How to clean drywall and construction dust
No job is complete until you clean drywall and construction dust and debris created by the project.
To be sure you clean drywall and construction dust your work generated, you need a plan. Follow these expert tips to be sure the cleanup is done efficiently, cost effectively and completely.
Isolate the work
Whether the work you’ll be doing will generate a lot of dust or a little, take the time to contain the dust by isolating the work area.
After removing everything possible from the work area, establish one door as the entry and exit point. For the designated entryway, cut two layers of plastic 12 inches larger than the opening on all four sides.
On the work side, where the most dust will be generated, tape one sheet of the plastic across the top of the doorway. On the other side of the door, tape the second sheet of plastic at the top and sides, but slit it down the center. Thoroughly seal any other doorways with plastic sheeting and tape.
If the entry point to the work area isn’t an exterior door, you need to protect the floors leading to the exterior door. Depending on the type of work you’re doing and the amount of time the job will take, you can use rosin paper, foam, Masonite or a temporary flooring protection system, like Ram Board. Whatever you use, it should not only protect the floor from dust, but from water, paint, mud, heavy foot traffic, and dropped tools and supplies.
Minimize dust daily
If HVAC ducts are in the work area, turn the system off during construction or divert air away from the work area. Cover registers with Kraft paper and tape. If the system can’t be turned off, change the filters weekly during the project.
Anything that can be done outside – cutting, sanding and planing wood, in particular, create an abundance of dust − should be done outside. Use dust-collecting systems on any tools that can accommodate them.
At the end of each work day, sweep the area thoroughly to clean drywall and construction dust with a heavy-duty broom made for the job or use a wet/dry vac. Misting the wet/dry vac filter with a little water will trap more fine dust.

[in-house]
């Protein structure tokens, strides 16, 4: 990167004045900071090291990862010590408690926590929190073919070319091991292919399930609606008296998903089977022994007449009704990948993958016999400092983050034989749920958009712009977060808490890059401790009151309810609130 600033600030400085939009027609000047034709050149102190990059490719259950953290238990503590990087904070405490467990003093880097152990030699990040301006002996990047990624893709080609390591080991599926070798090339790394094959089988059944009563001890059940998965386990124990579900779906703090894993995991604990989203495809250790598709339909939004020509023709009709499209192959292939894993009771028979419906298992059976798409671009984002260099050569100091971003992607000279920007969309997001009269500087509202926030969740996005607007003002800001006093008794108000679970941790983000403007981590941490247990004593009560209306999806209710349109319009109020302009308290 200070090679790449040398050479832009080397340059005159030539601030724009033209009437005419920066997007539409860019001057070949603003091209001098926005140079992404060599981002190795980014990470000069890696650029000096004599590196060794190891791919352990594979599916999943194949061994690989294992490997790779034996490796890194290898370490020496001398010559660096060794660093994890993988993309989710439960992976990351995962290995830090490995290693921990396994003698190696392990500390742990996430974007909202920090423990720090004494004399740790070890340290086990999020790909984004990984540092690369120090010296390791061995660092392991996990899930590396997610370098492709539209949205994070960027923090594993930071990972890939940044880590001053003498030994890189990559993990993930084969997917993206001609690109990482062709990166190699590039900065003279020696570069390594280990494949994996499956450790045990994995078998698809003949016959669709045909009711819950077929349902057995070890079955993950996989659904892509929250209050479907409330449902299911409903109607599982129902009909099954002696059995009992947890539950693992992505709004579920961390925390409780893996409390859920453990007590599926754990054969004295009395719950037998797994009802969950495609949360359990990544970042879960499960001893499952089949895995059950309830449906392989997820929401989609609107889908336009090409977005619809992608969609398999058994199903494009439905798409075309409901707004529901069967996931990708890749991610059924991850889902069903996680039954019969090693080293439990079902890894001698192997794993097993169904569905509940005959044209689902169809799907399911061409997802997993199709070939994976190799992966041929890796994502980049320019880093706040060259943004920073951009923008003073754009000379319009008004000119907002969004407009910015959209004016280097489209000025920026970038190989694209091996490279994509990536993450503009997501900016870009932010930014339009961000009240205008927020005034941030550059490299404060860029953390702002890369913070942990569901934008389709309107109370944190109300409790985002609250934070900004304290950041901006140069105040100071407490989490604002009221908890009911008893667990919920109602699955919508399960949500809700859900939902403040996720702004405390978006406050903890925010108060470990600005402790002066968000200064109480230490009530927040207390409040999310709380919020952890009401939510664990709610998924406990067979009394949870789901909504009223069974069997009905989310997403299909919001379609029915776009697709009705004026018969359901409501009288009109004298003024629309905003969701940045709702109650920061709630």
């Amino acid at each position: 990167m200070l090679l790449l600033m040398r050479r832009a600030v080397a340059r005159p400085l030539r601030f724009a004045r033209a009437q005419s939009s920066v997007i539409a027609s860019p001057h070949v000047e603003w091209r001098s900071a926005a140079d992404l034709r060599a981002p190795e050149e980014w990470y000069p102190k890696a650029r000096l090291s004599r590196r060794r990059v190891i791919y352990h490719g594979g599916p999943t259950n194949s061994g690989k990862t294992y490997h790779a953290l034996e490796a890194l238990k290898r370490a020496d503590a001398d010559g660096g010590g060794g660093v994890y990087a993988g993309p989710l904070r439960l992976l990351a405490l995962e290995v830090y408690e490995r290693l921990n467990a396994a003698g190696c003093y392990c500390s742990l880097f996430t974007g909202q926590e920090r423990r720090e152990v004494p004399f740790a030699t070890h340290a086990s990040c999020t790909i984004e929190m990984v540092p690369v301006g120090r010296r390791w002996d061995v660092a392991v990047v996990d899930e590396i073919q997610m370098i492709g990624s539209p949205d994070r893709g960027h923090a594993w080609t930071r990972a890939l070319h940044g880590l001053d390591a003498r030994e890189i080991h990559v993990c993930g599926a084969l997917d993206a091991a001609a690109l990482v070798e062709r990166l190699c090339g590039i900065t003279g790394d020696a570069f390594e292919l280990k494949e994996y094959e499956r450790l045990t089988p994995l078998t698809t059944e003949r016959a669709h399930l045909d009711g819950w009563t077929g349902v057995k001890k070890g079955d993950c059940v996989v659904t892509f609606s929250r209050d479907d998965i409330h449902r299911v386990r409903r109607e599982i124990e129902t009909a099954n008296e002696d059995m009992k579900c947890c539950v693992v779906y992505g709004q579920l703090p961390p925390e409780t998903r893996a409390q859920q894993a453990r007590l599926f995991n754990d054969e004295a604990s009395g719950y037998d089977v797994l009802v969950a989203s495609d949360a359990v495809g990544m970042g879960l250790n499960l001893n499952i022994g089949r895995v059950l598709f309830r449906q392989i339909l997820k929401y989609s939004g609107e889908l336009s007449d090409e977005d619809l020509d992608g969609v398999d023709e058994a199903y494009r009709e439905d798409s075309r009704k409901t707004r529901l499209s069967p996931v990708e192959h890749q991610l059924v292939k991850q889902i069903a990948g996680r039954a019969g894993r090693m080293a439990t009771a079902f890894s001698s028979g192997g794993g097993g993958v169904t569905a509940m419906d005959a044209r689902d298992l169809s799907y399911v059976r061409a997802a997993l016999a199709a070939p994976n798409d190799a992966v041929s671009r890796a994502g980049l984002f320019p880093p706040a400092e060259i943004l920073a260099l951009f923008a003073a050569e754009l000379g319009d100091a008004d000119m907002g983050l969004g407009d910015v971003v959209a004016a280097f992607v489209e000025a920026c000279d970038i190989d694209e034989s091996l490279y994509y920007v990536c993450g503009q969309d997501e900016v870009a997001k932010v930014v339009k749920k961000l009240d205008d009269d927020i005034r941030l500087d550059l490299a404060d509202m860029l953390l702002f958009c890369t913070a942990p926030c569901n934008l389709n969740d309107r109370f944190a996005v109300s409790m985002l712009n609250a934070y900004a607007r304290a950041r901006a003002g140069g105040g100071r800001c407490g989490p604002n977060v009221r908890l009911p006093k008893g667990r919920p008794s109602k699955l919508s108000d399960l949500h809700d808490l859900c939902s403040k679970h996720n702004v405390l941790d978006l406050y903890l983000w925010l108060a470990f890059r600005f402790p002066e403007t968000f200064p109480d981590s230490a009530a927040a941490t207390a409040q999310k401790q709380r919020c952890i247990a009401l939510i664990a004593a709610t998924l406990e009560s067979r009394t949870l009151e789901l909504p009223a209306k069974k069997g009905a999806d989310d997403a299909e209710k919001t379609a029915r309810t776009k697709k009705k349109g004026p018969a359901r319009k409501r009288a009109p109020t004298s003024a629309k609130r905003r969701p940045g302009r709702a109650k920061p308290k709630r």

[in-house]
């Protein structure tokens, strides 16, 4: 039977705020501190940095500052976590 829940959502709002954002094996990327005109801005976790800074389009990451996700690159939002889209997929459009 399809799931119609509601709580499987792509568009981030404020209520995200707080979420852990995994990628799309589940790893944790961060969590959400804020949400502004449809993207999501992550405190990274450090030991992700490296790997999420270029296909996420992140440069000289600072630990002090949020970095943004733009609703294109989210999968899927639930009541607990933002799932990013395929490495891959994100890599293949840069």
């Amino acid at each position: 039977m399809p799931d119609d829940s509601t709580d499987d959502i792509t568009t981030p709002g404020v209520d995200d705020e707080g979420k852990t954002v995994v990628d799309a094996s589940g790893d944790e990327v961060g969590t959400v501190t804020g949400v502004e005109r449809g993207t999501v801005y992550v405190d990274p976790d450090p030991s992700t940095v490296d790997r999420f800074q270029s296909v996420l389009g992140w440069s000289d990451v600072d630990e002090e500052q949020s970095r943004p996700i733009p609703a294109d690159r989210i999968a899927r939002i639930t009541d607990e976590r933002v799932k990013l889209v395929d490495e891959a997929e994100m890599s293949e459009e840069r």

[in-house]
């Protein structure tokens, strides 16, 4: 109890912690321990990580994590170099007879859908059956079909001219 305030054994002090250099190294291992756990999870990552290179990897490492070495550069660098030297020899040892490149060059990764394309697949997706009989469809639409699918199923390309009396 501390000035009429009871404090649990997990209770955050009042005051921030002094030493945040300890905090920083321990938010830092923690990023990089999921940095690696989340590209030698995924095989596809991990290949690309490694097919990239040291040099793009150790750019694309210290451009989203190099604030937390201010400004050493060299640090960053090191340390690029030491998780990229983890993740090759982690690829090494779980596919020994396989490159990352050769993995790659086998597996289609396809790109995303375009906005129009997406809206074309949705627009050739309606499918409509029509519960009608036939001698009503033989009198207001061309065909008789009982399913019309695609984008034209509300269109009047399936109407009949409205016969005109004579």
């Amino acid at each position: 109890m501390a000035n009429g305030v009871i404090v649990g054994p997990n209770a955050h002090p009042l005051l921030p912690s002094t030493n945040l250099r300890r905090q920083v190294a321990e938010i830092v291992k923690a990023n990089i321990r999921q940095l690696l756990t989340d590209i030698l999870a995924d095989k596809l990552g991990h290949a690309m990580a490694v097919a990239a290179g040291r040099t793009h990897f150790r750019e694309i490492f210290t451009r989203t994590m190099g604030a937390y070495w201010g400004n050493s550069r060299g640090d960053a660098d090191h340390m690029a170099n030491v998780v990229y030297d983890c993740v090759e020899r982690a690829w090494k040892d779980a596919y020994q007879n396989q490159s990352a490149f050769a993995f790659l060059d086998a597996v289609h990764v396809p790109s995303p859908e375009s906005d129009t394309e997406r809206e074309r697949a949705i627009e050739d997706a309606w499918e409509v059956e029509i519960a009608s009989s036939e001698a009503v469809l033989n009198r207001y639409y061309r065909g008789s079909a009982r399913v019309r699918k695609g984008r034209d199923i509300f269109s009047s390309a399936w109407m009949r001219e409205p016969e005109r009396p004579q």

After the work is complete
The project is done. Now it’s time to remove, all your tools, the plastic sheeting and tape you used during the job, any trash, and clean drywall and construction dust that remains.
To clean your jobsite faster, before you dust or sweep collect as much dust as possible using damp towels or used dryer sheets.
Now it’s time to dust all the surfaces, working from the top down. Starting with the ceiling will ensure that as you clean, the dust will fall, leaving the area you just cleaned clean.
Some cleaning experts suggest wet-dusting walls and other surfaces with a damp towel duct taped to the head of a broom or paint roller. Rinse the cloth frequently and only use this technique if the walls are thoroughly dry and cured. Others prefer to clean drywall and construction dust by dry-dusting with a product like the Swiffer duster with extendable handle. The duster material efficiently collects the dust and you can use it on any surface. Another dusting tool is a paint brush, which can be used to clean out cracks, around cabinet doors, on window sills, etc.
Once all remaining dust is at floor level, sweep up the larger dirt and debris. Then vacuum floors and any other surfaces where dust remains. A good-quality vacuum with a HEPA filter should capture the remaining dust. Depending on the type of filter it has, a wet/dry vac used this late in the cleaning could redistribute dust in the area and onto the surfaces you just covered.
For a really thorough job, vacuum inside wall and floor vents after removing the covers. Wash the covers before replacing them.
Clean or replace the filter on the vacuum and vacuum it all again.
−By Pam Sturgess
Where you’ll find drywall and construction dust
- Ceilings and ceiling fans
- Window and door frames
- Mantels and other woodwork
- Interior masonry (brick, rock, marble, etc.)
- Carpet, especially around the edges
- Light fixtures and bulbs
- Electrical switches and outlets
- Floor vents
- Inside closets and cabinets, and on shelves
- In drawers
- On blinds/shutters
- On kitchen countertops and backsplashes
- On kitchen appliances